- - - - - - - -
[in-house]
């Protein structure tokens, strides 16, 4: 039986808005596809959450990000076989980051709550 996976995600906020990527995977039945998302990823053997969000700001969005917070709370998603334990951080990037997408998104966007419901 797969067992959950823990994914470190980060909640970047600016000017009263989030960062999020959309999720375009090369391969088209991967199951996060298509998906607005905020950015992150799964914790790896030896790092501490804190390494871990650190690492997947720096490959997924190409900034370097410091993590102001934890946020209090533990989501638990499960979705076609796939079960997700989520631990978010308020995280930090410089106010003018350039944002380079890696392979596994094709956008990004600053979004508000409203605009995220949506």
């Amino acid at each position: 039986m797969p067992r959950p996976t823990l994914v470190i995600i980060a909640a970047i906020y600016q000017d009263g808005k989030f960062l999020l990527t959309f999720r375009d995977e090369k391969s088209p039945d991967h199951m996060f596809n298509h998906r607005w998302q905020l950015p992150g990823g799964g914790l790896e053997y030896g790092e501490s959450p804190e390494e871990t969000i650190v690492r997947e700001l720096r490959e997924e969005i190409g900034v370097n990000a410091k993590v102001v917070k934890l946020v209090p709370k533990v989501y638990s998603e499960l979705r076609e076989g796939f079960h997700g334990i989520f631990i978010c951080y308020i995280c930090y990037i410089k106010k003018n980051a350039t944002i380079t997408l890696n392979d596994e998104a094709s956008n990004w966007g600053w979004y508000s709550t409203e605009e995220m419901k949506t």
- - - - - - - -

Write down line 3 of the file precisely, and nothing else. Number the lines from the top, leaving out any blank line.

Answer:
């Amino acid at each position: 039986m797969p067992r959950p996976t823990l994914v470190i995600i980060a909640a970047i906020y600016q000017d009263g808005k989030f960062l999020l990527t959309f999720r375009d995977e090369k391969s088209p039945d991967h199951m996060f596809n298509h998906r607005w998302q905020l950015p992150g990823g799964g914790l790896e053997y030896g790092e501490s959450p804190e390494e871990t969000i650190v690492r997947e700001l720096r490959e997924e969005i190409g900034v370097n990000a410091k993590v102001v917070k934890l946020v209090p709370k533990v989501y638990s998603e499960l979705r076609e076989g796939f079960h997700g334990i989520f631990i978010c951080y308020i995280c930090y990037i410089k106010k003018n980051a350039t944002i380079t997408l890696n392979d596994e998104a094709s956008n990004w966007g600053w979004y508000s709550t409203e605009e995220m419901k949506t």